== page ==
Distractions, Passion and Showing Up…

Why is it so difficult to write sometimes?

Distraction.

It is the secret enemy of writers and authors that slithers in, most often unnoticed, when we have many things going on.

Ahhh, the art of multi-tasking.

Distraction presents an especially difficult challenge when good and positive things are happening for and to us.

Writers, like most artists, come to our work because we were not seen and acknowledged by our parents.

Well-meaning, and by no means Mommie Dearest, our parents held our well-being as their utmost concern when guiding, and coercing, if not blatantly steering us from pursuing the work we sought to accomplish as artists in our efforts towards attaining financial fulfillment by doing what we love.

They cared for us. Yet, their ideas were oftentimes the least supportive. And so we found ways of distracting ourselves from their desires and will to have us be more normal by choosing careers offering what they felt certain would provide a more stable and secure lifestyle.

Distraction. The ability to pull one’s attention from that which hurts in an effort to survive is a great and important skill.

The nurse distracts the pediatric patient while administering the immunizing vaccine through the needle of a syringe she or he sticks into the child’s skin.

Likewise we artists, literary, music, painters and sculptors have developed methods for avoiding those aspects of our lives, that if otherwise dwelt upon, would consume our energies and thoughts absorbing our imaginations from that which we seek to create.

And yet it is from our pain, memories of those daunting experiences of childhood, that we draw strength to write and perform our art.

The door to liberation is like that of a swinging door. What opens to our pain also opens to our healing.

The artist must learn to enter and leave, travel in both directions, not grow stuck in the pattern of traveling in one direction.

The business side of any work that we do requires attention, and care. It also asks for commitment to truth and ourselves, what we need as individuals who often struggle for respect and acknowledgment.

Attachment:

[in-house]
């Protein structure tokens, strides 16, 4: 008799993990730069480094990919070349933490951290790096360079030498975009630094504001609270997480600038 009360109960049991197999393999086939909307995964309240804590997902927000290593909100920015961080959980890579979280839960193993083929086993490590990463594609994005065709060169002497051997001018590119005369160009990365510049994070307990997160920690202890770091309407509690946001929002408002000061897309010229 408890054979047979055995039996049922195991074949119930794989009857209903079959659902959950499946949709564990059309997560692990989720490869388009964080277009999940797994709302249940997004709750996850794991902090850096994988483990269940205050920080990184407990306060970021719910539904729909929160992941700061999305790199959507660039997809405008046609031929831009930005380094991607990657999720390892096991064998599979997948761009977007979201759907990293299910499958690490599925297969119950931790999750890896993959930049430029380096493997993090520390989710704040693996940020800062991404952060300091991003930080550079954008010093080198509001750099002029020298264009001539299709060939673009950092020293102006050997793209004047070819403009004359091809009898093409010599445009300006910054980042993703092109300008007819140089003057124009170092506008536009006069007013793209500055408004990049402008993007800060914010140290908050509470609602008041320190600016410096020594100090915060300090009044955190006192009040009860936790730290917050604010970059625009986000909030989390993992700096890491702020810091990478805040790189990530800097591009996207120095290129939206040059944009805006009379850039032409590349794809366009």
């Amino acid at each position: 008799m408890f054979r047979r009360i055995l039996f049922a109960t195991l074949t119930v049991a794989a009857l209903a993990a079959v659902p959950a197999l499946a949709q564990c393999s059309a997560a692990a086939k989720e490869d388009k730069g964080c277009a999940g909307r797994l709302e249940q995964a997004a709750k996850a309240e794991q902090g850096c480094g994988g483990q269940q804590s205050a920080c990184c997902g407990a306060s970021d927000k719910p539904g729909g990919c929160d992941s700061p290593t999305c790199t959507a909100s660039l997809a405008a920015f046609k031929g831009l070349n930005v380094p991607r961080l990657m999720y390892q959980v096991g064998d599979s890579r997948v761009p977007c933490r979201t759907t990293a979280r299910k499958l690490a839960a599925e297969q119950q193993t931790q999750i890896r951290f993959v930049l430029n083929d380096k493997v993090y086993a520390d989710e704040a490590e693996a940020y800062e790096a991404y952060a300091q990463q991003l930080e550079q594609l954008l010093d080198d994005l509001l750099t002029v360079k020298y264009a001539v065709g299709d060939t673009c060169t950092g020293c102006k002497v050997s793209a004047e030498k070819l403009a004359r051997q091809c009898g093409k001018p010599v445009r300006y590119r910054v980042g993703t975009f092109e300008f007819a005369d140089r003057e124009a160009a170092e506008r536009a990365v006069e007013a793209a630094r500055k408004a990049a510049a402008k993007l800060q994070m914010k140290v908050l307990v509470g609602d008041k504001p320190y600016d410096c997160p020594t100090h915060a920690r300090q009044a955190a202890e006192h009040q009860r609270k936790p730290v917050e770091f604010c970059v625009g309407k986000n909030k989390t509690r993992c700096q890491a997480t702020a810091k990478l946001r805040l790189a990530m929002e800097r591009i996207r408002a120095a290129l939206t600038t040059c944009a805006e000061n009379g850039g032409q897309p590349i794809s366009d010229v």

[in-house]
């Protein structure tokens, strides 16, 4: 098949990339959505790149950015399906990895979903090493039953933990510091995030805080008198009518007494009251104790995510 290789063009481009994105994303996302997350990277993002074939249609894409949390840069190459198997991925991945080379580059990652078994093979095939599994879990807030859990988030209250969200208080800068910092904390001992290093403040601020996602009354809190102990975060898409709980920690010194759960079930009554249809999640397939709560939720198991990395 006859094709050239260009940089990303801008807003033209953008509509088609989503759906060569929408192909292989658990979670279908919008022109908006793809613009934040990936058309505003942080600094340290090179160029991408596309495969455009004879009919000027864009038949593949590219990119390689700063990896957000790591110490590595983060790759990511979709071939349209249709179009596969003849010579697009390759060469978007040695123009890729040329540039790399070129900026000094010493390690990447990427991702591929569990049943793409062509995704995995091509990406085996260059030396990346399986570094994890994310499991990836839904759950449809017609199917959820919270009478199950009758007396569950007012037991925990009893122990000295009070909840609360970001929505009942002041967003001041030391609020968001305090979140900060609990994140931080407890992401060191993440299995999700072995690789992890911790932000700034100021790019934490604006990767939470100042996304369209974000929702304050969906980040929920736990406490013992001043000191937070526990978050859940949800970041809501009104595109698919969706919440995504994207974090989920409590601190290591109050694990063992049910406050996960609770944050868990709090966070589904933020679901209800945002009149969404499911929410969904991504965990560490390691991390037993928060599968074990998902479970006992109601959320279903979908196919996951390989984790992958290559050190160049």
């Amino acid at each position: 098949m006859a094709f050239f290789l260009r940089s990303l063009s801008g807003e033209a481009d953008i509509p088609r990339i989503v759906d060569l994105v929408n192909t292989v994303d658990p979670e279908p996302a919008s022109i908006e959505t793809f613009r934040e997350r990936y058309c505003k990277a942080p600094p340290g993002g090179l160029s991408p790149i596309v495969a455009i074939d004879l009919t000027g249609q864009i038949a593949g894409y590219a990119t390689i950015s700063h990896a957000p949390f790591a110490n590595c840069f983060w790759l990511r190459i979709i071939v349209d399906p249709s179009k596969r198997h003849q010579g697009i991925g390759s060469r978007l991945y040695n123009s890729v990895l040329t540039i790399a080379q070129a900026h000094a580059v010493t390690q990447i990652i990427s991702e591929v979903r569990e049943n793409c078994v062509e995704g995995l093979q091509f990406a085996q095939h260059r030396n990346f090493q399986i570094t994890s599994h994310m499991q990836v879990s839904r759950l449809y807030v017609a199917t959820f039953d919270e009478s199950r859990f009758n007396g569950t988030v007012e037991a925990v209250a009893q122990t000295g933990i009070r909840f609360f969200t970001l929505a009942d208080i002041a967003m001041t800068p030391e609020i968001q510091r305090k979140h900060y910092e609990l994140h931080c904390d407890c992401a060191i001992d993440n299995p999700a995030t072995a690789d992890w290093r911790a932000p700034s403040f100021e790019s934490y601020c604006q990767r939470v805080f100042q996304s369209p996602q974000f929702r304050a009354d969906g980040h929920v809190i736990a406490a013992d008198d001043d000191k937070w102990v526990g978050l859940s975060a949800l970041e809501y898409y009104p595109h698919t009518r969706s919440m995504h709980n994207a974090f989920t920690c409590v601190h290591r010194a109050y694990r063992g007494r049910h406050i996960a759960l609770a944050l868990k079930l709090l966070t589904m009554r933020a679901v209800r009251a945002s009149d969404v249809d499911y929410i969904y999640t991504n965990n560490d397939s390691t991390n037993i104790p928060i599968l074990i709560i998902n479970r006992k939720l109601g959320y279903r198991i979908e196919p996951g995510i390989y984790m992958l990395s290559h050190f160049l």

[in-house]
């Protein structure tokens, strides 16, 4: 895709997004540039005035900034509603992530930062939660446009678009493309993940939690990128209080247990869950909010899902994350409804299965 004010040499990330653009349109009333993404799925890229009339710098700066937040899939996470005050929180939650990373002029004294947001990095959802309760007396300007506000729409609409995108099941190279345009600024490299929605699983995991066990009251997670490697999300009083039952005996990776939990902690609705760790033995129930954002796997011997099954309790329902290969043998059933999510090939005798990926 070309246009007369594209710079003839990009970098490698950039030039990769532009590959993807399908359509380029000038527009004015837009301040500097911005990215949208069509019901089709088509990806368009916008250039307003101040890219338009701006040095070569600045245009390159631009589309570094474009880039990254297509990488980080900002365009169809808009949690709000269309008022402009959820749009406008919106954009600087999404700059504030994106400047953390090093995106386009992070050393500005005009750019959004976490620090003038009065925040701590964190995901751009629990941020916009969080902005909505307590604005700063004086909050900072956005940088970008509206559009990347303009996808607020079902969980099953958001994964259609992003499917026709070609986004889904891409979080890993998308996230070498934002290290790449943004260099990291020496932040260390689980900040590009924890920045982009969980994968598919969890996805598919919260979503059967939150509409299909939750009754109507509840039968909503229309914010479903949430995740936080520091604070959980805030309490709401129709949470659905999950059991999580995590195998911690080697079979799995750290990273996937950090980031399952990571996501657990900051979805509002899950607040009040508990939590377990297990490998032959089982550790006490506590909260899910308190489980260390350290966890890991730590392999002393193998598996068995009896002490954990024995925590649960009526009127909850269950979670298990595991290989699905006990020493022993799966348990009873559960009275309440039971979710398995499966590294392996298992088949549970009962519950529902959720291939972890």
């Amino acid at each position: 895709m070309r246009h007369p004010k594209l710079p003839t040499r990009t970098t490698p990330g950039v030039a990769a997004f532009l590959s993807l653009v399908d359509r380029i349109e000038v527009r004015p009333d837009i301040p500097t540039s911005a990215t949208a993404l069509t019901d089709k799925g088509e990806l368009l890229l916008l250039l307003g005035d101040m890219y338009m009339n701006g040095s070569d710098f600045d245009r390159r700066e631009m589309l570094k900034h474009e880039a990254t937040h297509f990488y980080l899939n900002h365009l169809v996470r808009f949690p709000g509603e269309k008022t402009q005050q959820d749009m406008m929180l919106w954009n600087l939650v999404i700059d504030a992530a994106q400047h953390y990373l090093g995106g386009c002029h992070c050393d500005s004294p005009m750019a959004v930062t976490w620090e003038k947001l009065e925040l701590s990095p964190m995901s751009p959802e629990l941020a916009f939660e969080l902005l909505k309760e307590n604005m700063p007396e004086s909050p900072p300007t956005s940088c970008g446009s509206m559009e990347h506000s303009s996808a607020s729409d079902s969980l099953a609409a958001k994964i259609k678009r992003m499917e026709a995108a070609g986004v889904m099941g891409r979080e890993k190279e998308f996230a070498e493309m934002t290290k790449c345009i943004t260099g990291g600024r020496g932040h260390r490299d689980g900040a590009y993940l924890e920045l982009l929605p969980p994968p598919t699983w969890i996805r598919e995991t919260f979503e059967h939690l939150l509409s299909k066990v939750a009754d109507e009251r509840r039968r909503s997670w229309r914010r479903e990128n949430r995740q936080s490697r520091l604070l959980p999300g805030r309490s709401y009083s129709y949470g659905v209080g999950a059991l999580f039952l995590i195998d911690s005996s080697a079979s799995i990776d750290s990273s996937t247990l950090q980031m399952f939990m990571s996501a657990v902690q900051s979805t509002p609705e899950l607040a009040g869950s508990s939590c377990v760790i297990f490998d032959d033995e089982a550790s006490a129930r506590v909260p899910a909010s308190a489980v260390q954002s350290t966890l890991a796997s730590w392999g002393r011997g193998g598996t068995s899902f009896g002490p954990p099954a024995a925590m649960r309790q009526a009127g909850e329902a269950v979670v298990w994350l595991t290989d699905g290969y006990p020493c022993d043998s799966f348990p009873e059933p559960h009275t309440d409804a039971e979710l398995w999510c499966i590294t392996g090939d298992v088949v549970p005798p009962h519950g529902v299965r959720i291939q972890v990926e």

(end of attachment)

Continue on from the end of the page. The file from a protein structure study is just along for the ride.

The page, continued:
Others will only see and recognize what we are about, as much as we perceive ourselves and the work we do as valuable an important.

Distraction.

Good things entering our lives, receiving the payoff for that upon which we have worked so hard to accomplish can cause a watershed of feelings to emerge within.

If our parents told us we would never achieve success at doing what we love then making good on our passion, carrying out the work our hearts love, and our souls crave brings to light the lies we were told.

Untruths no matter how interwoven in love, leave a bitter taste of betrayal, both from those who crafted the deception, however much they believed it, and also those who accepted it as good and right.

Children believe what parents say, if only to please the parents, and to achieve a sense of safety and order.

When life shows us differently we must regroup, most particularly when it is our life and success at living out our dreams that highlights the error.

When success comes our way as artists we must concentrate on remaining focused.

We must show up, and say, “Present. I am here.”

We do this by slowing down, taking a deep breath, and with thankfulness and grace saying, “Well done.”

What distractions arise when you achieve your goals?

How often does doubt pull your attention from the task at hand?

What gifts do you offer yourself for a job well done?

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~ by Anjuelle Floyd on February 1, 2010.

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